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Title The Bandit Invincible: The Story of the Outlaw Butch Cassidy
Subject Criminals; History
Spatial Coverage Wayne County (Utah); Wyoming
Personal Names Cassidy, Butch (1866-?); Sundance Kid; Logan, Harvey
Description Historical account of Butch Cassidy's exploits
Creator Phillips, William T.
Publisher Rocky Mountain House Press
Contributors Dullenty, Jim; Baker, Pearl
Date Digital 2004-07-09
Date 1986
Type Text
Format application/pdf
Format Creation Scanned at 400ppi on an Epson Expression 1630XL flatbed scanner. Files saved as uncompressed TIFF and re-sized to JPEG using PhotoShop CS.
Source Original booklet: The Bandit Invincible: The Story of the Outlaw Butch Cassidy
Language eng
Rights Management Digital image copyright 2004, Green River Public Library. All rights reserved.
Holding Institution Green River Public Library, 85 South Long St., Green River, UT 84525
Source Physical Dimensions 66 p. : ill., ports. ; 30 cm.
Scanning Technician Nima Rakhsha
Metadata Cataloger Denice Hoffman
ARK ark:/87278/s6t43szj
Setname gr_pbb
Date Created 2005-03-18
Date Modified 2005-03-18
ID 317865
Reference URL

Page Metadata

Description PRELUDE This book is dedicated to the old settlers who built their nests among the foothills and in the broad valleys of Central Wyoming during the years between 1885 and 1895, many of whom forfeited their lives or their liberty in their fight for settlers' rights as citizens of the United States of Ameri- ca against the old-time cattle barons. Back to old Wyoming where I roamed in the days of yore, Searching for the faces of my pals of long ago. Gone are they forever from the mountains and the dales, Ne'er again I'll see them midst the hills I love so well. -- The Author. THE BANDIT INVINCIBLE FOREWORD Many descriptions have been written of Butch Gassidy by many various men some of which were fairly accurate but as a whole seem more or less conjectures. It has been my pleasure to have known Butch Cassidy since his early boyhood and I am happy to say that I have never known a more courageous and kinder hearted man in my lifetime. His reputation for veracity and integrity in all his deal- ings aside from holdups is unquestioned. I have known him on several occasions to suffer both cold and hunger in order to help someone whom he thought needed food and shelter more than he. The mystery of Butch's evasion of capture for so many years is very simple: Friends. He had many friends in all walks of life. I know of only one man either in North or South America who might have been an enemy to him and even he respected his truthfulness. Many people seemed to feel that he had considerable amount of money cached both in the United States and South America. This I am sure is not a fact for if such had been the case he certainly would have returned to and dug up his cache at some time after quitting the game of outlawry. Cassidy did not rob for lust or gain, nor was it his natural trend. He had as he thought every good reason for his first holdup, and after the first, there was no place to stop. I cannot help but feel he was entirely a victim of circumstances and that in a way he was goaded on to become the most dreaded, most hunted and surely the most elusive outlaw that either North or South America have had to contend with as yet. His physical description at the age of 20 was slightly above the average height or about five-foot-ten-and-one-half-inches* and well-built, weighing about 170 pounds. He had a frank, open face, clear sharp eyes of gray-blue, rather square-set jaw and light hair. In his early years, he seemed to have a habitual smile and glad hand for everyone. •^Descriptions of Phillips list him at this height, but Wyoming penitentiary records listed Cassidy as being five-feet-nine-inches and weighing 165 pounds. Otherwise the rather vague description fits both men. -6-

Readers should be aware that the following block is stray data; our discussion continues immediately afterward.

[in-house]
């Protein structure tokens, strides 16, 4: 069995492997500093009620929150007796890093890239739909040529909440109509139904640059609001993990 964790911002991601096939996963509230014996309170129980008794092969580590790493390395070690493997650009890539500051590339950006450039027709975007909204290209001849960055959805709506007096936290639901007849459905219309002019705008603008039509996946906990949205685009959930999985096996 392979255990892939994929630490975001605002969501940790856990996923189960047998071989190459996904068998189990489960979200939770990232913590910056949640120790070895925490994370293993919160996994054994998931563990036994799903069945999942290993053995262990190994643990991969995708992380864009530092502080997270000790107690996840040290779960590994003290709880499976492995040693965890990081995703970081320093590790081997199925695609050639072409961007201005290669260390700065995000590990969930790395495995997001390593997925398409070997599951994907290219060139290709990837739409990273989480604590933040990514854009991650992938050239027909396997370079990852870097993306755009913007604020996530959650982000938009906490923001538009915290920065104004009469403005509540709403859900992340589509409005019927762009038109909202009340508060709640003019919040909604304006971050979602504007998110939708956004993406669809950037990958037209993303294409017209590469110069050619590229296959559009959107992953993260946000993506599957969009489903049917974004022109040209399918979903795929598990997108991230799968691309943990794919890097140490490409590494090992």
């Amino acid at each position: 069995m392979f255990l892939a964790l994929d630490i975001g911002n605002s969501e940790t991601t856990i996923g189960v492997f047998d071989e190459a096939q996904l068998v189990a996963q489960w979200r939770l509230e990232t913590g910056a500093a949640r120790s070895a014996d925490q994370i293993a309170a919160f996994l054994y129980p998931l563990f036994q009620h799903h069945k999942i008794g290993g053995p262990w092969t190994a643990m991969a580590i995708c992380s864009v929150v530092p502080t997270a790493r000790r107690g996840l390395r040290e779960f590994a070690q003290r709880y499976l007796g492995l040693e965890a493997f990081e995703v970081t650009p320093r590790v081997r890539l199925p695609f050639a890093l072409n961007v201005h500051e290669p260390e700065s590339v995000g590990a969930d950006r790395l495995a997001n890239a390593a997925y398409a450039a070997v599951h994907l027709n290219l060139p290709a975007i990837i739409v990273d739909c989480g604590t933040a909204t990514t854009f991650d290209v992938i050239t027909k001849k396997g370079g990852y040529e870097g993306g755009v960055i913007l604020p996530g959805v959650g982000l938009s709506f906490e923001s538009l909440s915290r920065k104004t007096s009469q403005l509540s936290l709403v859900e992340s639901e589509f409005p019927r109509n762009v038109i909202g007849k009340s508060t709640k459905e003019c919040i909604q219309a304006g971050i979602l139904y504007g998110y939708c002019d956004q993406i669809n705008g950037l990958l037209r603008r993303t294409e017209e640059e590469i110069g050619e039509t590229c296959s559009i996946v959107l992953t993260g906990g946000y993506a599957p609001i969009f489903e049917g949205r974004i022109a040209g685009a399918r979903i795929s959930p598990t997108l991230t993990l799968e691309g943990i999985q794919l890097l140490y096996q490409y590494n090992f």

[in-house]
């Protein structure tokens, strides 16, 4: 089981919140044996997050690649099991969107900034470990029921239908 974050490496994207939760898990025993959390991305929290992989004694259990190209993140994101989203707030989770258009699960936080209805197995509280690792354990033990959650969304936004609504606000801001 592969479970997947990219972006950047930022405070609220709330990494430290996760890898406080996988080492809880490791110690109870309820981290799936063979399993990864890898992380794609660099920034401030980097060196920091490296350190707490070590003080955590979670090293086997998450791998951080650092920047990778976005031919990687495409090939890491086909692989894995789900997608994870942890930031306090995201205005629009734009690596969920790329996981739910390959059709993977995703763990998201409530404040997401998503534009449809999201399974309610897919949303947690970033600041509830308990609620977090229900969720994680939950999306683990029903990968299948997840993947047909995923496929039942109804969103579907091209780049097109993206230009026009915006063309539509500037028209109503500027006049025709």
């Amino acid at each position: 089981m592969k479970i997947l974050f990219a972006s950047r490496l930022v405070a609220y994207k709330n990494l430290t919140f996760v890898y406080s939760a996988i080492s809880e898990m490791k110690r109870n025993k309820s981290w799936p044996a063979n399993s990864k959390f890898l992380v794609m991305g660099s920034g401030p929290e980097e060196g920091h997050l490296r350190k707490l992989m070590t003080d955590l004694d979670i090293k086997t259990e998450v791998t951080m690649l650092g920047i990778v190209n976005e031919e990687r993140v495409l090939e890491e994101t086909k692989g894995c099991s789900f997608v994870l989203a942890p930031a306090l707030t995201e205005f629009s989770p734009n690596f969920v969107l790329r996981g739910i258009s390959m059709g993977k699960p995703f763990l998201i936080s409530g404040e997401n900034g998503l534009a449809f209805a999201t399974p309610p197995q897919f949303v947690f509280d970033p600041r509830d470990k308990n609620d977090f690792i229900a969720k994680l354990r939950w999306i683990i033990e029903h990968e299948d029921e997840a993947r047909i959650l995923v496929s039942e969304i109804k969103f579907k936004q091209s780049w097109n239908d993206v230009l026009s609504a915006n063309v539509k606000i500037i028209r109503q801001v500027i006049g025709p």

Format application/pdf
Source Original booklet: Pearl Baker: Interviewed by John McFarlane
Setname gr_pbb
Date Created 2005-03-23
Date Modified 2005-03-23
ID 317804
Reference URL